What expertise does your board have, or need, to address potential paradigm-changing disruptive innovation, the impact of technology on the traditional market, and the potential for new business models that can be anticipated as technology evolves? It seems unrealistic to rely exclusively on educating existing directors on the accelerating pace of technological change and disruption of business models. As a consequence, board “refreshment” – already an objective of institutional shareholders – should actively be pursued and involve the identification of director candidates with expertise in the real-world applications of technology and/or business reinvention. 

Technological sophistication may not alone be sufficient for these purposes. Equally important is the capacity of directors to think “outside the box” with management regarding a company’s business model. The dangers of groupthink – particularly in being wedded to the status quo operation of a business – can be mitigated through populating a board with individuals with a diversity of backgrounds and thinking as well as a leavening of knowledge of technological trends and experience with disruption.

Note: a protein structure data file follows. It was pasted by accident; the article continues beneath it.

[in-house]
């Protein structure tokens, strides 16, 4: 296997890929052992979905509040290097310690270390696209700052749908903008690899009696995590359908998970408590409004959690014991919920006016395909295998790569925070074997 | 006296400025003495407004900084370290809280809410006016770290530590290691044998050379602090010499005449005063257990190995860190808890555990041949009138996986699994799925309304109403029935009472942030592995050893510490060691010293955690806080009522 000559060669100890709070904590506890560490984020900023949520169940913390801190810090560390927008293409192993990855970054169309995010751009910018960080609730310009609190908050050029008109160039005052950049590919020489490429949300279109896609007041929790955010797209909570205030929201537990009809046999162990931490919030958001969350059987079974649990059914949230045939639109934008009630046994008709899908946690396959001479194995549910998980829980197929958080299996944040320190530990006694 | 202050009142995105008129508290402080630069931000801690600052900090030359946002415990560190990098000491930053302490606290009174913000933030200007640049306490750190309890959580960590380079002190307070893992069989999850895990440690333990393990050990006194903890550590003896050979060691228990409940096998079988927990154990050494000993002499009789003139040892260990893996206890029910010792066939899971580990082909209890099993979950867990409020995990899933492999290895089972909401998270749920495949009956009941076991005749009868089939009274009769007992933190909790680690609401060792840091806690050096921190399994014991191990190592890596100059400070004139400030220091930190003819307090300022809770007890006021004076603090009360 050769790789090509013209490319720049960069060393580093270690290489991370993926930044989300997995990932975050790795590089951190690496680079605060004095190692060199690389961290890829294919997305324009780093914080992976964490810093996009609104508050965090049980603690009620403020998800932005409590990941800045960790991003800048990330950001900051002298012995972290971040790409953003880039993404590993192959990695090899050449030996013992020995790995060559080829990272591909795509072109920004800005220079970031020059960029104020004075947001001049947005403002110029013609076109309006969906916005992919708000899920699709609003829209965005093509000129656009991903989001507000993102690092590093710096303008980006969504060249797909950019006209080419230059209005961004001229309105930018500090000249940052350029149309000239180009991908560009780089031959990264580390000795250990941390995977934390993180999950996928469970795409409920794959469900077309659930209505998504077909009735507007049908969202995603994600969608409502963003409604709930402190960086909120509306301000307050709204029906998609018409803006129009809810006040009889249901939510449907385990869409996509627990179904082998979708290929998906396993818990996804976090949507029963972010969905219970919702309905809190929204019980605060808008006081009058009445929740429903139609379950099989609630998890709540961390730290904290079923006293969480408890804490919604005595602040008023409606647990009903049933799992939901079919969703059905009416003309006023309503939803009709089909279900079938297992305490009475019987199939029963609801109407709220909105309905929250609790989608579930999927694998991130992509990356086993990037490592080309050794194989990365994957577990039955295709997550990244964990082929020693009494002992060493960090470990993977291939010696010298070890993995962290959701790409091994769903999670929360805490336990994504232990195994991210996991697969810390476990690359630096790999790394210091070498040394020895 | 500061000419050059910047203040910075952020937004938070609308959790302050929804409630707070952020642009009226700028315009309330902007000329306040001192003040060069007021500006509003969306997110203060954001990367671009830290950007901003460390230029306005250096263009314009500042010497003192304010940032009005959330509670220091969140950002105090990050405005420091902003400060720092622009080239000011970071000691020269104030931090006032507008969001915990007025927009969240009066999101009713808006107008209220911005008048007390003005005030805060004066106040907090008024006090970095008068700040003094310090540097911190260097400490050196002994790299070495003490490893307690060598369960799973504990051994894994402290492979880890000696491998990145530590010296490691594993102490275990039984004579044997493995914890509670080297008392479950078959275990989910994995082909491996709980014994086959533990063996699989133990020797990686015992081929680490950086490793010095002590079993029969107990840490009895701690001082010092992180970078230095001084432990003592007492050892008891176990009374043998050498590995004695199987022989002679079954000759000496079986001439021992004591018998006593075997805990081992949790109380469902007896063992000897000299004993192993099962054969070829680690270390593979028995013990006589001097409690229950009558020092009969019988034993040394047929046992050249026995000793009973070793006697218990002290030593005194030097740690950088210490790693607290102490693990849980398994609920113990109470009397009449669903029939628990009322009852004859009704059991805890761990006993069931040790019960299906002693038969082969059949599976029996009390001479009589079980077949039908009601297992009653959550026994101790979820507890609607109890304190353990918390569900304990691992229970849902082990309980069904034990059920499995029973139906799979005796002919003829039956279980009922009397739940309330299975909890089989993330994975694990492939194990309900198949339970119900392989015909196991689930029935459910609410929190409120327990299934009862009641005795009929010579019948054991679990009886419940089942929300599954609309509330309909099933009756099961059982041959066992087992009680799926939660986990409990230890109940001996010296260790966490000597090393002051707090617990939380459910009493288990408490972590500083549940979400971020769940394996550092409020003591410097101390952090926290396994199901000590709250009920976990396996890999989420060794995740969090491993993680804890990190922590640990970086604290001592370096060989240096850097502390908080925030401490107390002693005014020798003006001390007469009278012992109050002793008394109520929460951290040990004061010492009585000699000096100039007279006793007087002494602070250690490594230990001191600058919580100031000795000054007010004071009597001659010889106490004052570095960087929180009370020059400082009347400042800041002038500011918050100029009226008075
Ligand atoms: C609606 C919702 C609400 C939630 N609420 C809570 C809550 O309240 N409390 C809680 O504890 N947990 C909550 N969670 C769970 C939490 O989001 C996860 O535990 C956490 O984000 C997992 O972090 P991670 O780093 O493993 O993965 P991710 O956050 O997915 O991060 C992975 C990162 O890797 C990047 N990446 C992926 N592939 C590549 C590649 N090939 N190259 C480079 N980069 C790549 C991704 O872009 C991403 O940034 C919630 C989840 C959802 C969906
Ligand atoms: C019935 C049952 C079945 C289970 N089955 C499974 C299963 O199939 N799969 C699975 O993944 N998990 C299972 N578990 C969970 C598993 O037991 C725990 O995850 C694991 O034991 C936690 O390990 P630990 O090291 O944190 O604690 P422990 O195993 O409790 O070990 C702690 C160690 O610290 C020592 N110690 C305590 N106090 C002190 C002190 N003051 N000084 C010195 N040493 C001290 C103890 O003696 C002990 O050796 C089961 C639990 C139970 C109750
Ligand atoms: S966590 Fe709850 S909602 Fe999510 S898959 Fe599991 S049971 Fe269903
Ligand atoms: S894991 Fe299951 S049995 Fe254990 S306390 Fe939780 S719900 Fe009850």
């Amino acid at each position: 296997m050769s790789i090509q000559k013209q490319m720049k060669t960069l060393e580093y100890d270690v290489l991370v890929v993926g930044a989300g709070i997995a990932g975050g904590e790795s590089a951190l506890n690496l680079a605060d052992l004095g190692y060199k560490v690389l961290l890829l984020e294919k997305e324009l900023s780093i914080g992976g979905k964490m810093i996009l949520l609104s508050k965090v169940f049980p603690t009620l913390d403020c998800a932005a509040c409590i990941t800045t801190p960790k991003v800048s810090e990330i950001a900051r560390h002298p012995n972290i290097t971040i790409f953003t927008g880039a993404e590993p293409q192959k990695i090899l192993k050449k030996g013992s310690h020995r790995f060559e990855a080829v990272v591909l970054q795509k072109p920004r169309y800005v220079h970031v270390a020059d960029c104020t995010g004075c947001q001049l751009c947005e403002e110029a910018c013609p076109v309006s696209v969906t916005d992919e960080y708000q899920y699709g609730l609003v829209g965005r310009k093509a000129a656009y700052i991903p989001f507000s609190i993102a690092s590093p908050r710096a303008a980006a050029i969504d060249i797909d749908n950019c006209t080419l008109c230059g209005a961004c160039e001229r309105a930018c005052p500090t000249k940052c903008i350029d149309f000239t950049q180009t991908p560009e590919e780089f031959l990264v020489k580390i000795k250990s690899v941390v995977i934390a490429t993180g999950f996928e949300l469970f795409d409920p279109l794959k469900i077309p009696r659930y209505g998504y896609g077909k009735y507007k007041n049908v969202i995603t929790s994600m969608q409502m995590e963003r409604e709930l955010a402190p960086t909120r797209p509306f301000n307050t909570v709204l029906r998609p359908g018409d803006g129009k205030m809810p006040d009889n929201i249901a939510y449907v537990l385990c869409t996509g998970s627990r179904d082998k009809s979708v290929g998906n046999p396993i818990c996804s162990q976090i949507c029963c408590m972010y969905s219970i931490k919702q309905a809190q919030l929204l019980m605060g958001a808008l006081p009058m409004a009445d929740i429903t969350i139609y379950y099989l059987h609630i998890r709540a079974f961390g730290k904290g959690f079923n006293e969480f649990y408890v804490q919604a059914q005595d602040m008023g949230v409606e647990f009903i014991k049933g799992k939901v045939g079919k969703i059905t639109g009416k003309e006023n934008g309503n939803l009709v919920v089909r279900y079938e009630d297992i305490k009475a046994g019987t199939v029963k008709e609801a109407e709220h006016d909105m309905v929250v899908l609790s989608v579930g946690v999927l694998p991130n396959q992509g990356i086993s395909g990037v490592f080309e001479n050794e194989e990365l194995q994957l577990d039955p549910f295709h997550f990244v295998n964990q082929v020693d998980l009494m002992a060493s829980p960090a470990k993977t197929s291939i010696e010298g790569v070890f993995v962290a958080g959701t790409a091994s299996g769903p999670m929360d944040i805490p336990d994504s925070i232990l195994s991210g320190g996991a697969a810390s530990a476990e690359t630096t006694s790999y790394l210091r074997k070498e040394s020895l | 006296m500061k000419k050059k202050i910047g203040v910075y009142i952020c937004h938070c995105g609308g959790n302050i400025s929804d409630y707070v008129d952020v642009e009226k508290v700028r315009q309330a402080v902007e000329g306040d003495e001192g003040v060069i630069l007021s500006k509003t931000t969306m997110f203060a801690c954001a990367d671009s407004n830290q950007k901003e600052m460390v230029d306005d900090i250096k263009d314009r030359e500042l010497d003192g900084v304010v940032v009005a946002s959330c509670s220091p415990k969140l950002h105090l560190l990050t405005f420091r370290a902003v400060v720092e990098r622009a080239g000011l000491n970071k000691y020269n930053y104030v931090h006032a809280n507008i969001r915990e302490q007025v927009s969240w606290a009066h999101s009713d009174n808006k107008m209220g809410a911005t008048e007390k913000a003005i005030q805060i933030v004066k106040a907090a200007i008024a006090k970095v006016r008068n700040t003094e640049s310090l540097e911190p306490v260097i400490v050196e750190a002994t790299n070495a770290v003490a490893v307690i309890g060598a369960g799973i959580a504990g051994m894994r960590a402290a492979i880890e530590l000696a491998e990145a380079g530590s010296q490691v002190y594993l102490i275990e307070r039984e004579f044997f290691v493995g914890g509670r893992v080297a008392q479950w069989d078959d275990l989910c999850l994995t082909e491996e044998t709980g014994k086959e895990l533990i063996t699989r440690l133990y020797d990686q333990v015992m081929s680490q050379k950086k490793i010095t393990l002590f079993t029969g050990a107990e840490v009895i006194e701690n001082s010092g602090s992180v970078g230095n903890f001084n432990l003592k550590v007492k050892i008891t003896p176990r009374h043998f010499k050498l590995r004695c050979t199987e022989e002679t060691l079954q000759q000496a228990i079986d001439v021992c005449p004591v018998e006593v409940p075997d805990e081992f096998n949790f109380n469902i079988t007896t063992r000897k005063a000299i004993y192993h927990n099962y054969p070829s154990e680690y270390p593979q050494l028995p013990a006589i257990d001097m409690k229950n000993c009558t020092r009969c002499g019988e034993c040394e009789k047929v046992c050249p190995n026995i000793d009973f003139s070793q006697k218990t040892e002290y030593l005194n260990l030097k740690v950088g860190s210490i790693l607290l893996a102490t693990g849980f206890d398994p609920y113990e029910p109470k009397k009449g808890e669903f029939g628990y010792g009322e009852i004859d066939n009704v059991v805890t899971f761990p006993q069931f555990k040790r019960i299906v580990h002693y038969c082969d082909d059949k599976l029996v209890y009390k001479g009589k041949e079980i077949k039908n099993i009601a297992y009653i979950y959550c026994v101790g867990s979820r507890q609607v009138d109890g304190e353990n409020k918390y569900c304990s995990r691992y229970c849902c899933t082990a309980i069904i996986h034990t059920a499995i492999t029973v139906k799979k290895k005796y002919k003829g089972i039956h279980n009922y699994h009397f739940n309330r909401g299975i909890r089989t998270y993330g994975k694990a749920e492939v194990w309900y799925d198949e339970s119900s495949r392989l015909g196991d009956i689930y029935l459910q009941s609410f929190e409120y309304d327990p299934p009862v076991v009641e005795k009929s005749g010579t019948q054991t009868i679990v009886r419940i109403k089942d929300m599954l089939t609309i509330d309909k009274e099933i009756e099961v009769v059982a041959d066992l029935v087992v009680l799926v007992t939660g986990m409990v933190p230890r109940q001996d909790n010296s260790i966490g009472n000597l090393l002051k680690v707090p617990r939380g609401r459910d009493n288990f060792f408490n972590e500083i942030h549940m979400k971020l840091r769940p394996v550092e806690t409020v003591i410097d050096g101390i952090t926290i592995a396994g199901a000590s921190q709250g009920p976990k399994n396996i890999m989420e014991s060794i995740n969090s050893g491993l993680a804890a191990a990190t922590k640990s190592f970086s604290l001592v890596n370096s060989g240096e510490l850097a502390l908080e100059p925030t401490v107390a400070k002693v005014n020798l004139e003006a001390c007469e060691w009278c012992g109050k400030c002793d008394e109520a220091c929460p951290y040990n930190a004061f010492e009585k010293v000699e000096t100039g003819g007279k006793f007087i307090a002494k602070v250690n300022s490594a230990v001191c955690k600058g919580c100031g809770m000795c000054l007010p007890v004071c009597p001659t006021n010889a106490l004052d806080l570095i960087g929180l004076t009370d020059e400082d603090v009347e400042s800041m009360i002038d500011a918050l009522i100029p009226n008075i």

Yet even this may not be enough for boards to successfully navigate the challenges ahead, especially given the ever-increasing oversight and compliance responsibilities also imposed upon them. Boards of directors should consider retaining as soon as possible permanent staff, outside advisors or panels of experts to assist them in dealing with the impact and implications of artificial intelligence and other disruptive technologies.